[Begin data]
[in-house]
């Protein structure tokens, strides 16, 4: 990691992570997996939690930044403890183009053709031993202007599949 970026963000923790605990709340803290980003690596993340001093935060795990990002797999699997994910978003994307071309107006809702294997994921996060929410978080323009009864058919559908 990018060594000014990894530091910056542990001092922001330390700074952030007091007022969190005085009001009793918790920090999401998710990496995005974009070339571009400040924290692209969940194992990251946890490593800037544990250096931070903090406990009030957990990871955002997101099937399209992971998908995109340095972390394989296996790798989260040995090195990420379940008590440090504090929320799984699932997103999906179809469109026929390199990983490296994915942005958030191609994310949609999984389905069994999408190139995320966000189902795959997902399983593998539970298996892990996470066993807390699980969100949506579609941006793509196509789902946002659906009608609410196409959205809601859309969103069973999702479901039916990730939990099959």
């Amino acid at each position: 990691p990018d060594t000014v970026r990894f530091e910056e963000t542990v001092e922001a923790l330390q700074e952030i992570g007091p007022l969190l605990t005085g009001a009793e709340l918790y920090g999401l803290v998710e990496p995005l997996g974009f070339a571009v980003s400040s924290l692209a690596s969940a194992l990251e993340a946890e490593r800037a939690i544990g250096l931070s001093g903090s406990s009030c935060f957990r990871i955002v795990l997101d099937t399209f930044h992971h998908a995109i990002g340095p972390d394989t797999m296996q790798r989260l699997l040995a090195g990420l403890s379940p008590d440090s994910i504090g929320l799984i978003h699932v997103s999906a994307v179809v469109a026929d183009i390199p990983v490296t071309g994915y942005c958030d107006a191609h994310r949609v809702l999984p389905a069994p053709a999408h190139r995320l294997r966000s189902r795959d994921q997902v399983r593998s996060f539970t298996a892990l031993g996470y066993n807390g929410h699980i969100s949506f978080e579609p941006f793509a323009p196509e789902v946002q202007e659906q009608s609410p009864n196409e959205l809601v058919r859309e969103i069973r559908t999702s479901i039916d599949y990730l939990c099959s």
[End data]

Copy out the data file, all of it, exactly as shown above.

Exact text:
[in-house]
């Protein structure tokens, strides 16, 4: 990691992570997996939690930044403890183009053709031993202007599949 970026963000923790605990709340803290980003690596993340001093935060795990990002797999699997994910978003994307071309107006809702294997994921996060929410978080323009009864058919559908 990018060594000014990894530091910056542990001092922001330390700074952030007091007022969190005085009001009793918790920090999401998710990496995005974009070339571009400040924290692209969940194992990251946890490593800037544990250096931070903090406990009030957990990871955002997101099937399209992971998908995109340095972390394989296996790798989260040995090195990420379940008590440090504090929320799984699932997103999906179809469109026929390199990983490296994915942005958030191609994310949609999984389905069994999408190139995320966000189902795959997902399983593998539970298996892990996470066993807390699980969100949506579609941006793509196509789902946002659906009608609410196409959205809601859309969103069973999702479901039916990730939990099959």
């Amino acid at each position: 990691p990018d060594t000014v970026r990894f530091e910056e963000t542990v001092e922001a923790l330390q700074e952030i992570g007091p007022l969190l605990t005085g009001a009793e709340l918790y920090g999401l803290v998710e990496p995005l997996g974009f070339a571009v980003s400040s924290l692209a690596s969940a194992l990251e993340a946890e490593r800037a939690i544990g250096l931070s001093g903090s406990s009030c935060f957990r990871i955002v795990l997101d099937t399209f930044h992971h998908a995109i990002g340095p972390d394989t797999m296996q790798r989260l699997l040995a090195g990420l403890s379940p008590d440090s994910i504090g929320l799984i978003h699932v997103s999906a994307v179809v469109a026929d183009i390199p990983v490296t071309g994915y942005c958030d107006a191609h994310r949609v809702l999984p389905a069994p053709a999408h190139r995320l294997r966000s189902r795959d994921q997902v399983r593998s996060f539970t298996a892990l031993g996470y066993n807390g929410h699980i969100s949506f978080e579609p941006f793509a323009p196509e789902v946002q202007e659906q009608s609410p009864n196409e959205l809601v058919r859309e969103i069973r559908t999702s479901i039916d599949y990730l939990c099959s």